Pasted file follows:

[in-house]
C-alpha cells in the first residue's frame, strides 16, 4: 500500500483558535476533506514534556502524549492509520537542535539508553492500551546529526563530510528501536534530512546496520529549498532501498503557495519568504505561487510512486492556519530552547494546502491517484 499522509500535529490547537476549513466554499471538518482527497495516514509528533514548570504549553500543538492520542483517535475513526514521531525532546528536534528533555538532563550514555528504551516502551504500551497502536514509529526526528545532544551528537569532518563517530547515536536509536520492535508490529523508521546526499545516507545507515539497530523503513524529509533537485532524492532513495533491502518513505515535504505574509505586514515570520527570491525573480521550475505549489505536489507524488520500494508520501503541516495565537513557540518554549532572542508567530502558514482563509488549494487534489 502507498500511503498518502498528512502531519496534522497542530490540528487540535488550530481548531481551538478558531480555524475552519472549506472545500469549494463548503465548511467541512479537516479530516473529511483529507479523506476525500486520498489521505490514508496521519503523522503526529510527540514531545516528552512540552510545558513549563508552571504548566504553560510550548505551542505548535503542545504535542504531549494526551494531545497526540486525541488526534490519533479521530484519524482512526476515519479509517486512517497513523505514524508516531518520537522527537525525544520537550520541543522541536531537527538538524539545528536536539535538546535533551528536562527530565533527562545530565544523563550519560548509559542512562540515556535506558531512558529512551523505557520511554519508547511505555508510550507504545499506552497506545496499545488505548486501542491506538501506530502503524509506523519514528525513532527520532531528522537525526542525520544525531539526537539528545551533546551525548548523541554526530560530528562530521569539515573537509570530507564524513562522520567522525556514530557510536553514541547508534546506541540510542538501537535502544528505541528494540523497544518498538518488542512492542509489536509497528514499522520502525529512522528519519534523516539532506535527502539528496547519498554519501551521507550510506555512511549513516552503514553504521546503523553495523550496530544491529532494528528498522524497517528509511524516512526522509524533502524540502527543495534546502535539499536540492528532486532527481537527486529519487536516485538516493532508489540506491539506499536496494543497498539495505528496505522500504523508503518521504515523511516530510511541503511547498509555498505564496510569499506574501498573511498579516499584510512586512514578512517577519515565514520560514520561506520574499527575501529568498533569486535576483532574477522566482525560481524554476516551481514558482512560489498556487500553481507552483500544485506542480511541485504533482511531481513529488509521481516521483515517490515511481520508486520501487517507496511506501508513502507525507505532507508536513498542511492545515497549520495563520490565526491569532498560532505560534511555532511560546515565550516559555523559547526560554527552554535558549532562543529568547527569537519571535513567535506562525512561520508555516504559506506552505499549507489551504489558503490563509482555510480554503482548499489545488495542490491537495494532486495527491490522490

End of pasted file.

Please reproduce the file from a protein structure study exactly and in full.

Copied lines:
[in-house]
C-alpha cells in the first residue's frame, strides 16, 4: 500500500483558535476533506514534556502524549492509520537542535539508553492500551546529526563530510528501536534530512546496520529549498532501498503557495519568504505561487510512486492556519530552547494546502491517484 499522509500535529490547537476549513466554499471538518482527497495516514509528533514548570504549553500543538492520542483517535475513526514521531525532546528536534528533555538532563550514555528504551516502551504500551497502536514509529526526528545532544551528537569532518563517530547515536536509536520492535508490529523508521546526499545516507545507515539497530523503513524529509533537485532524492532513495533491502518513505515535504505574509505586514515570520527570491525573480521550475505549489505536489507524488520500494508520501503541516495565537513557540518554549532572542508567530502558514482563509488549494487534489 502507498500511503498518502498528512502531519496534522497542530490540528487540535488550530481548531481551538478558531480555524475552519472549506472545500469549494463548503465548511467541512479537516479530516473529511483529507479523506476525500486520498489521505490514508496521519503523522503526529510527540514531545516528552512540552510545558513549563508552571504548566504553560510550548505551542505548535503542545504535542504531549494526551494531545497526540486525541488526534490519533479521530484519524482512526476515519479509517486512517497513523505514524508516531518520537522527537525525544520537550520541543522541536531537527538538524539545528536536539535538546535533551528536562527530565533527562545530565544523563550519560548509559542512562540515556535506558531512558529512551523505557520511554519508547511505555508510550507504545499506552497506545496499545488505548486501542491506538501506530502503524509506523519514528525513532527520532531528522537525526542525520544525531539526537539528545551533546551525548548523541554526530560530528562530521569539515573537509570530507564524513562522520567522525556514530557510536553514541547508534546506541540510542538501537535502544528505541528494540523497544518498538518488542512492542509489536509497528514499522520502525529512522528519519534523516539532506535527502539528496547519498554519501551521507550510506555512511549513516552503514553504521546503523553495523550496530544491529532494528528498522524497517528509511524516512526522509524533502524540502527543495534546502535539499536540492528532486532527481537527486529519487536516485538516493532508489540506491539506499536496494543497498539495505528496505522500504523508503518521504515523511516530510511541503511547498509555498505564496510569499506574501498573511498579516499584510512586512514578512517577519515565514520560514520561506520574499527575501529568498533569486535576483532574477522566482525560481524554476516551481514558482512560489498556487500553481507552483500544485506542480511541485504533482511531481513529488509521481516521483515517490515511481520508486520501487517507496511506501508513502507525507505532507508536513498542511492545515497549520495563520490565526491569532498560532505560534511555532511560546515565550516559555523559547526560554527552554535558549532562543529568547527569537519571535513567535506562525512561520508555516504559506506552505499549507489551504489558503490563509482555510480554503482548499489545488495542490491537495494532486495527491490522490